Sunday, 24 February 2013

300: The Conversation

“We need to talk.”  He sat down next to her and took her hand in his.  His was strong and large, hers smaller and pale, almost so delicate it might break if he held it too hard.  He stroked it with his thumb, the skin pulling slightly as he did so.

“I’m not sure I can keep coming to see you every day.  It’s not that I don’t want to of course, you know I do.  I love seeing you.  But Martha is starting to feel neglected.  She hasn’t said as much but I can tell.  Her eyes, they have this look.  It’s somewhere between hopeful and scared to be let down.  I see it whenever I arrive home and again whenever I leave the house.  It’s like she’s just expecting me to go and maybe never come back.”

His voice trailed off and he stared past her and at the garden outside.  Autumn was doing its worst to the plants and a sudden wind shook a flurry of leaves from the tree outside the window.  “Shame you didn’t see that.  A load of leaves just blew off the tree outside.  It went from green to almost all brown in one go.  I’m glad it’s not up to me to rake them all up.”  He looked at her again.  “I suppose I’ll need to check your garden and rake up for you.  I mean, if you want me to.  Martha will just have to put up with it if I’m not there.”  He smiled at her.

“The truth is I’m scared she’s going to find someone else.  I think she resents me seeing you so much and there are so many good looking lawyers at that place she works in.  Sooner or later one of them will try his luck with her and she’ll think ‘why not?’  I know they hit on her sometimes.  there was even one time I was there and that dick Marcus was smarming round her.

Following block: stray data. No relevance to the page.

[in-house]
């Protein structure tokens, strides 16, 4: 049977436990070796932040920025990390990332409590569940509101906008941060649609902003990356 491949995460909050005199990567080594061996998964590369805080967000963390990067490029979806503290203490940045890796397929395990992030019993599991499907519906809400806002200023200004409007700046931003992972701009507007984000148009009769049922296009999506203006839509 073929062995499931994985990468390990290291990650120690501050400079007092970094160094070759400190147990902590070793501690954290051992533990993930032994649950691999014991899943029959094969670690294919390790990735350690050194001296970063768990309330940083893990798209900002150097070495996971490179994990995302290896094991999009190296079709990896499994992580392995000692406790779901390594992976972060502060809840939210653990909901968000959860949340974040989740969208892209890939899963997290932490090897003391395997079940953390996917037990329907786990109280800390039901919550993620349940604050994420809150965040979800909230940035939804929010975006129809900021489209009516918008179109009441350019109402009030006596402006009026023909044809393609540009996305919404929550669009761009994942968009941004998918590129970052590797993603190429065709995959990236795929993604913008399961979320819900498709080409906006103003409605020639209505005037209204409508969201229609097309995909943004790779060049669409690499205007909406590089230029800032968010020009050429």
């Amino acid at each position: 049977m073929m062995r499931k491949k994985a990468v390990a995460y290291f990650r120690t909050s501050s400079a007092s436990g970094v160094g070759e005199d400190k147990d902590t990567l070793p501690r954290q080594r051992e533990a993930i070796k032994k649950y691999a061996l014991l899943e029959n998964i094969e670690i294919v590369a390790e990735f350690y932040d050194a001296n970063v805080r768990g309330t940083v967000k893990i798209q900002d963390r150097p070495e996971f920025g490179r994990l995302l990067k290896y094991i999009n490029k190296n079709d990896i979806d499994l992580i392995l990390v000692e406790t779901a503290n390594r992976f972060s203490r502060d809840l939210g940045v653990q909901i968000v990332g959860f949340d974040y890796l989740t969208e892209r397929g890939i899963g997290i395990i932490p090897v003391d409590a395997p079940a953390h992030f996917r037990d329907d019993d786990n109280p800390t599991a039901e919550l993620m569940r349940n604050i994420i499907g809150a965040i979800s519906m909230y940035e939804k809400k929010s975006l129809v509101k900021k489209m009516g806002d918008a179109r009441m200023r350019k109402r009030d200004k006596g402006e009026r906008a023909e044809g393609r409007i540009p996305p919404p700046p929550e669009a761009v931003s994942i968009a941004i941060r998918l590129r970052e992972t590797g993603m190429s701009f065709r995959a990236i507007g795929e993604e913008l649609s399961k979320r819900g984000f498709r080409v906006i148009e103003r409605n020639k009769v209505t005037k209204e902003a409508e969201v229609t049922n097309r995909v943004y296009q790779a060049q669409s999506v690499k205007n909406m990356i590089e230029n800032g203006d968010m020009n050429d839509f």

“Sorry, I don’t know why I’m bothering you with this.  Our time isn’t supposed to be about that, is it.  It’s supposed to be fun.  Special.  Time just for us.  I promise I won’t mention Martha again.  But I will need to get going soon.  It’s parents’ meeting night and I have to go.  You understand, don’t you.”

He held her hand a while longer, not saying anything more.  He always ran out of things to say before his time was up.  Sometimes he counted the beeps of the machines, promising himself he’d stay for at least 1000 more.  500 more.  OK, 100 more.

With his lips moving as he counted down five - four - three - two - one, he stood on zero and bent forward to kiss her forehead, smoothing down her cowslick before he did so.  “Bye then, Mum.  Love you lots.  I’ll be back tomorrow, normal time.  It’ll have to be the weekend when I look at the garden for you.”

Before he left he took one more look.  The nurses said she definitely knew he was there, even if there was no outward sign of it.  At least she looked peaceful and he hoped she knew the leaves would be raked up soon.

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